There's no doubt that money can be made by owning shares of unprofitable businesses. For example, although Amazon.com made losses for many years after listing, if you had bought and held the shares since 1999, you would have made a fortune. But while history lauds those rare successes, those that fail are often forgotten; who remembers Pets.com?
So, the natural question for Freegold Ventures (TSE:FVL) shareholders is whether they should be concerned by its rate of cash burn. In this report, we will consider the company's annual negative free cash flow, henceforth referring to it as the 'cash burn'. We'll start by comparing its cash burn with its cash reserves in order to calculate its cash runway.
How Long Is Freegold Ventures' Cash Runway?
You can calculate a company's cash runway by dividing the amount of cash it has by the rate at which it is spending that cash. As at December 2020, Freegold Ventures had cash of US$30m and such minimal debt that we can ignore it for the purposes of this analysis. In the last year, its cash burn was US$3.5m. That means it had a cash runway of about 8.4 years as of December 2020. While this is only one measure of its cash burn situation, it certainly gives us the impression that holders have nothing to worry about. Depicted below, you can see how its cash holdings have changed over time.
How Is Freegold Ventures' Cash Burn Changing Over Time?
Because Freegold Ventures isn't currently generating revenue, we consider it an early-stage business. Nonetheless, we can still examine its cash burn trajectory as part of our assessment of its cash burn situation. Remarkably, it actually increased its cash burn by 5,329% in the last year. We certainly hope for shareholders' sake that the money is well spent, because that kind of expenditure increase always makes us nervous. Freegold Ventures makes us a little nervous due to its lack of substantial operating revenue. So we'd generally prefer stocks from this list of stocks that have analysts forecasting growth.
How Easily Can Freegold Ventures Raise Cash?
Given its cash burn trajectory, Freegold Ventures shareholders may wish to consider how easily it could raise more cash, despite its solid cash runway. Issuing new shares, or taking on debt, are the most common ways for a listed company to raise more money for its business. One of the main advantages held by publicly listed companies is that they can sell shares to investors to raise cash and fund growth. We can compare a company's cash burn to its market capitalisation to get a sense for how many new shares a company would have to issue to fund one year's operations.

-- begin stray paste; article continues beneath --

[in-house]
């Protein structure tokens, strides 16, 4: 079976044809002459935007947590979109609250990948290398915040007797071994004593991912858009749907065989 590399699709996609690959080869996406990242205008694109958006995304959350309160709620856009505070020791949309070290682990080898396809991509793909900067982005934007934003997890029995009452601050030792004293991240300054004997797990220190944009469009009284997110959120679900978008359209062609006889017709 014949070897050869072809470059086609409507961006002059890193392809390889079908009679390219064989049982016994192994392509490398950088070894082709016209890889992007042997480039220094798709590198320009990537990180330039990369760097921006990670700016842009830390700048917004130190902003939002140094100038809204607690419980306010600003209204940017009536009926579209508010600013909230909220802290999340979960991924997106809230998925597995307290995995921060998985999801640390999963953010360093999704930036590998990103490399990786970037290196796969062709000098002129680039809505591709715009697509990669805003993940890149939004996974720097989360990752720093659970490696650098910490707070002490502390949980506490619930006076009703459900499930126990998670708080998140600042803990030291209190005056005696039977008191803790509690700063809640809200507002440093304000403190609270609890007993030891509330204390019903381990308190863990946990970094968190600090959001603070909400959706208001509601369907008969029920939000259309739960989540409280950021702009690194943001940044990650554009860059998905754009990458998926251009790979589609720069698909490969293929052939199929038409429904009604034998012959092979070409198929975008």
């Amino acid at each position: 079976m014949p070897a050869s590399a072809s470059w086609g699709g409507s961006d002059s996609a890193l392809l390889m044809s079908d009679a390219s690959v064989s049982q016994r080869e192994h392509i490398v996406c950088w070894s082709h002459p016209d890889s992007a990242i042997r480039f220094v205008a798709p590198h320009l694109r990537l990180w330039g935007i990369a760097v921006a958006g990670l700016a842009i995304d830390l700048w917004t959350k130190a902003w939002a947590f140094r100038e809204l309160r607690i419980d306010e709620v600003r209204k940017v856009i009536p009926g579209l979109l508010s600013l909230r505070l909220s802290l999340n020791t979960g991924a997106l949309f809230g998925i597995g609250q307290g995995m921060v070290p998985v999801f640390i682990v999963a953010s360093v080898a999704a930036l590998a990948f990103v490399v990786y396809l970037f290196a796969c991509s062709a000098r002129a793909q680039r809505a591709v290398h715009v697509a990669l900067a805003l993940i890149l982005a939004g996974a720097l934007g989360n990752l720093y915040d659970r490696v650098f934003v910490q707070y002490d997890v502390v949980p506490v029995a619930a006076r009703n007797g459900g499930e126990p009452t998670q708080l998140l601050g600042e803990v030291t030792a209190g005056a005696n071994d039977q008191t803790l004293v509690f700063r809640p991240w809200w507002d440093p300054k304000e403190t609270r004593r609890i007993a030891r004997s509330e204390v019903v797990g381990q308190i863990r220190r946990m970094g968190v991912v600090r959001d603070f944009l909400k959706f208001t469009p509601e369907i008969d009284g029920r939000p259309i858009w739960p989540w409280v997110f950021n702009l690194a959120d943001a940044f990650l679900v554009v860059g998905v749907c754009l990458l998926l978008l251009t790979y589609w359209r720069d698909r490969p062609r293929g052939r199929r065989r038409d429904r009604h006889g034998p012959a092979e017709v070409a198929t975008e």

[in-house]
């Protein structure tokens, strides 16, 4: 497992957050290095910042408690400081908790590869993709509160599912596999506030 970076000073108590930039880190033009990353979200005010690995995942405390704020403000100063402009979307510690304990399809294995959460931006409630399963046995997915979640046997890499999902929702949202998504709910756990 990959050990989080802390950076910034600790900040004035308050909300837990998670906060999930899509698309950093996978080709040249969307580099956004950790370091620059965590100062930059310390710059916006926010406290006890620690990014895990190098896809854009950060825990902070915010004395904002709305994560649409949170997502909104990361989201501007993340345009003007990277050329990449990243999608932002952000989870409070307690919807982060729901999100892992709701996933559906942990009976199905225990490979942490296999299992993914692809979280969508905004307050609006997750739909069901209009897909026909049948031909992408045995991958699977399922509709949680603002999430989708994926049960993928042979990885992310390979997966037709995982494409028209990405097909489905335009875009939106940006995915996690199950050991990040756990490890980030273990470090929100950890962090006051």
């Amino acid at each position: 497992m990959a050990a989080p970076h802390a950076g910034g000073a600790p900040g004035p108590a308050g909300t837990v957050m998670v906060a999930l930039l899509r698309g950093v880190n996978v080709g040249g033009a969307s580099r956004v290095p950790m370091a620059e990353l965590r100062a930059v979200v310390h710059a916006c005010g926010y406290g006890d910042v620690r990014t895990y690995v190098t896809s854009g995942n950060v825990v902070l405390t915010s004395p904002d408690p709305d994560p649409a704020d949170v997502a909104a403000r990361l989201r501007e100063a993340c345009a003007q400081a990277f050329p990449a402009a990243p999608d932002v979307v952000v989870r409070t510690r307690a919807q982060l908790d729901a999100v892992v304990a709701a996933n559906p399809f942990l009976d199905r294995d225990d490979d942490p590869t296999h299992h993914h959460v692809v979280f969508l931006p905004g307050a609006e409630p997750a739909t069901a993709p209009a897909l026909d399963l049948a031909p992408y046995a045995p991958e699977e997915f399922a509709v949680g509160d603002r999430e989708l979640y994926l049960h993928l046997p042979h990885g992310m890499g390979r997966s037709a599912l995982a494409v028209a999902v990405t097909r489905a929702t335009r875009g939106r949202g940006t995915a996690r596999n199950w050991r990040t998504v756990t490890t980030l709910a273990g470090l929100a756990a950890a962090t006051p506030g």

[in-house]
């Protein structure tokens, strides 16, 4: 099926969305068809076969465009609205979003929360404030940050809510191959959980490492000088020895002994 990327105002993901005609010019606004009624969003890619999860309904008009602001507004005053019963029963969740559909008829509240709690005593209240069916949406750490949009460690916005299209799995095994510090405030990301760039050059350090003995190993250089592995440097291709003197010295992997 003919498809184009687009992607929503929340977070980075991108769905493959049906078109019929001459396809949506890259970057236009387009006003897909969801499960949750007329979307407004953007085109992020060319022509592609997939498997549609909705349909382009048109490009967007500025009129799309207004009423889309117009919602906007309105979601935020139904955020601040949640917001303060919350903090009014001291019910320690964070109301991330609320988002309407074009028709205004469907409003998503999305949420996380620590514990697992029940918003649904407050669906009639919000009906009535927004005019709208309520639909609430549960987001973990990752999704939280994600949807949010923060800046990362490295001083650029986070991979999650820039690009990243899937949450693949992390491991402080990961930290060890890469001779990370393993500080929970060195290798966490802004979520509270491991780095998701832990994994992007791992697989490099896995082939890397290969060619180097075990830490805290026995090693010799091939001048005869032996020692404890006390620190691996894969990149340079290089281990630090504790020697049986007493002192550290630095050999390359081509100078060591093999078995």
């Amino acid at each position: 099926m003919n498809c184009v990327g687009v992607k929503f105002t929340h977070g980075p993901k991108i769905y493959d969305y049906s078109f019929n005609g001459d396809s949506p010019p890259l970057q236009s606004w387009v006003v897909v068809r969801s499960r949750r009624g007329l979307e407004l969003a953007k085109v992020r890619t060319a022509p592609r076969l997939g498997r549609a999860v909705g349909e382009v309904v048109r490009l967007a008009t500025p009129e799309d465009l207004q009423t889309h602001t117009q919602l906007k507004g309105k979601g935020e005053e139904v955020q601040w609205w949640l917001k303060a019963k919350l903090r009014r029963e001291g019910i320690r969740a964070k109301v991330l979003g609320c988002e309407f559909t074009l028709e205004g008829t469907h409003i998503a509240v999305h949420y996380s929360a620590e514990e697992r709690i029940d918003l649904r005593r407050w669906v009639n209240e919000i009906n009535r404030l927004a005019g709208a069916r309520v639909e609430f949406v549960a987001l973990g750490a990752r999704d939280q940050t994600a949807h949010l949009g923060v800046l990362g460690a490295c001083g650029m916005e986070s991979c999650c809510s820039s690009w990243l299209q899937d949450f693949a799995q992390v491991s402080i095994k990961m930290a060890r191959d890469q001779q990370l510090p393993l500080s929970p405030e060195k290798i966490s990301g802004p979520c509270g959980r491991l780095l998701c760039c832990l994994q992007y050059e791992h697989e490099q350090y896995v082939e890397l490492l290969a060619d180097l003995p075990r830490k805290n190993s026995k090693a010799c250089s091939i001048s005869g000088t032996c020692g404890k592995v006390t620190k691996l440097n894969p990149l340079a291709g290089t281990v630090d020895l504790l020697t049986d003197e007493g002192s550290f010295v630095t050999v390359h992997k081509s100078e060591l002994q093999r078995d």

Freegold Ventures has a market capitalisation of US$204m and burnt through US$3.5m last year, which is 1.7% of the company's market value. That means it could easily issue a few shares to fund more growth, and might well be in a position to borrow cheaply.
So, Should We Worry About Freegold Ventures' Cash Burn?
As you can probably tell by now, we're not too worried about Freegold Ventures' cash burn. In particular, we think its cash runway stands out as evidence that the company is well on top of its spending. While we must concede that its increasing cash burn is a bit worrying, the other factors mentioned in this article provide great comfort when it comes to the cash burn. After taking into account the various metrics mentioned in this report, we're pretty comfortable with how the company is spending its cash, as it seems on track to meet its needs over the medium term. On another note, Freegold Ventures has 2 warning signs (and 1 which shouldn't be ignored) we think you should know about.
Of course, you might find a fantastic investment by looking elsewhere. So take a peek at this free list of interesting companies, and this list of stocks growth stocks (according to analyst forecasts)
This article by Simply Wall St is general in nature. It does not constitute a recommendation to buy or sell any stock, and does not take account of your objectives, or your financial situation. We aim to bring you long-term focused analysis driven by fundamental data. Note that our analysis may not factor in the latest price-sensitive company announcements or qualitative material. Simply Wall St has no position in any stocks mentioned.
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